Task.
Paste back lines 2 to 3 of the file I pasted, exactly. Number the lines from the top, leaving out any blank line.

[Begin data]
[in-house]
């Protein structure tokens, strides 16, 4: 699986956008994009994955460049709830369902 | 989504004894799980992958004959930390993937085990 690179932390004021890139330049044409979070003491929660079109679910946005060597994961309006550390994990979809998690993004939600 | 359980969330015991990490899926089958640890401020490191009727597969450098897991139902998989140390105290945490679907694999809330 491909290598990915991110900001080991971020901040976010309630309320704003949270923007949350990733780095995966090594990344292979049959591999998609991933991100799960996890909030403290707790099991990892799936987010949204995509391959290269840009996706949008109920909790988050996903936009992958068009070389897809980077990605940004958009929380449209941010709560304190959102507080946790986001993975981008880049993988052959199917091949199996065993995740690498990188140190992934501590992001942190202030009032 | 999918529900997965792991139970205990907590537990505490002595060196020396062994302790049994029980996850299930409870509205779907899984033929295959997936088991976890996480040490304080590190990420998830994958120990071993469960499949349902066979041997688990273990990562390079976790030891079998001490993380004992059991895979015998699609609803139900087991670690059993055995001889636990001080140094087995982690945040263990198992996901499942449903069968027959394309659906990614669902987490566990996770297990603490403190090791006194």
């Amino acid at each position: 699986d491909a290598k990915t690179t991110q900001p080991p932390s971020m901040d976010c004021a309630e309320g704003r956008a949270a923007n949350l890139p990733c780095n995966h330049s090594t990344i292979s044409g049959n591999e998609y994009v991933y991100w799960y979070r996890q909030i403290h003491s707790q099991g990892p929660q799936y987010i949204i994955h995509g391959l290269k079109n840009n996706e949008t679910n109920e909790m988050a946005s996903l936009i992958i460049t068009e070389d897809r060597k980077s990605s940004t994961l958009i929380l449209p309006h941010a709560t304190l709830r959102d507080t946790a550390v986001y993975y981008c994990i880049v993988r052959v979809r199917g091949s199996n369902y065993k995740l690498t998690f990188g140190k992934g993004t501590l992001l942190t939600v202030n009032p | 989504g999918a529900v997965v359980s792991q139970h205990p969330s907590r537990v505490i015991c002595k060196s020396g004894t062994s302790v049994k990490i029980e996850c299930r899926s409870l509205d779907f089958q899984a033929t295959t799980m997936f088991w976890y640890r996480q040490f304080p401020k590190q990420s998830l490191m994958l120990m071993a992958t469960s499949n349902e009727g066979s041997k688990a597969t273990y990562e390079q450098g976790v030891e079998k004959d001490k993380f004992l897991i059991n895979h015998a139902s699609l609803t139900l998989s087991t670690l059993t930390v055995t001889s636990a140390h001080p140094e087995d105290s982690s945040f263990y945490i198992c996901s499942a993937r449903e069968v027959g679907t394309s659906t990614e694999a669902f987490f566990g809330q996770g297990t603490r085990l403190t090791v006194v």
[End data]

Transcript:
């Protein structure tokens, strides 16, 4: 699986956008994009994955460049709830369902 | 989504004894799980992958004959930390993937085990 690179932390004021890139330049044409979070003491929660079109679910946005060597994961309006550390994990979809998690993004939600 | 359980969330015991990490899926089958640890401020490191009727597969450098897991139902998989140390105290945490679907694999809330 491909290598990915991110900001080991971020901040976010309630309320704003949270923007949350990733780095995966090594990344292979049959591999998609991933991100799960996890909030403290707790099991990892799936987010949204995509391959290269840009996706949008109920909790988050996903936009992958068009070389897809980077990605940004958009929380449209941010709560304190959102507080946790986001993975981008880049993988052959199917091949199996065993995740690498990188140190992934501590992001942190202030009032 | 999918529900997965792991139970205990907590537990505490002595060196020396062994302790049994029980996850299930409870509205779907899984033929295959997936088991976890996480040490304080590190990420998830994958120990071993469960499949349902066979041997688990273990990562390079976790030891079998001490993380004992059991895979015998699609609803139900087991670690059993055995001889636990001080140094087995982690945040263990198992996901499942449903069968027959394309659906990614669902987490566990996770297990603490403190090791006194």
């Amino acid at each position: 699986d491909a290598k990915t690179t991110q900001p080991p932390s971020m901040d976010c004021a309630e309320g704003r956008a949270a923007n949350l890139p990733c780095n995966h330049s090594t990344i292979s044409g049959n591999e998609y994009v991933y991100w799960y979070r996890q909030i403290h003491s707790q099991g990892p929660q799936y987010i949204i994955h995509g391959l290269k079109n840009n996706e949008t679910n109920e909790m988050a946005s996903l936009i992958i460049t068009e070389d897809r060597k980077s990605s940004t994961l958009i929380l449209p309006h941010a709560t304190l709830r959102d507080t946790a550390v986001y993975y981008c994990i880049v993988r052959v979809r199917g091949s199996n369902y065993k995740l690498t998690f990188g140190k992934g993004t501590l992001l942190t939600v202030n009032p | 989504g999918a529900v997965v359980s792991q139970h205990p969330s907590r537990v505490i015991c002595k060196s020396g004894t062994s302790v049994k990490i029980e996850c299930r899926s409870l509205d779907f089958q899984a033929t295959t799980m997936f088991w976890y640890r996480q040490f304080p401020k590190q990420s998830l490191m994958l120990m071993a992958t469960s499949n349902e009727g066979s041997k688990a597969t273990y990562e390079q450098g976790v030891e079998k004959d001490k993380f004992l897991i059991n895979h015998a139902s699609l609803t139900l998989s087991t670690l059993t930390v055995t001889s636990a140390h001080p140094e087995d105290s982690s945040f263990y945490i198992c996901s499942a993937r449903e069968v027959g679907t394309s659906t990614e694999a669902f987490f566990g809330q996770g297990t603490r085990l403190t090791v006194v």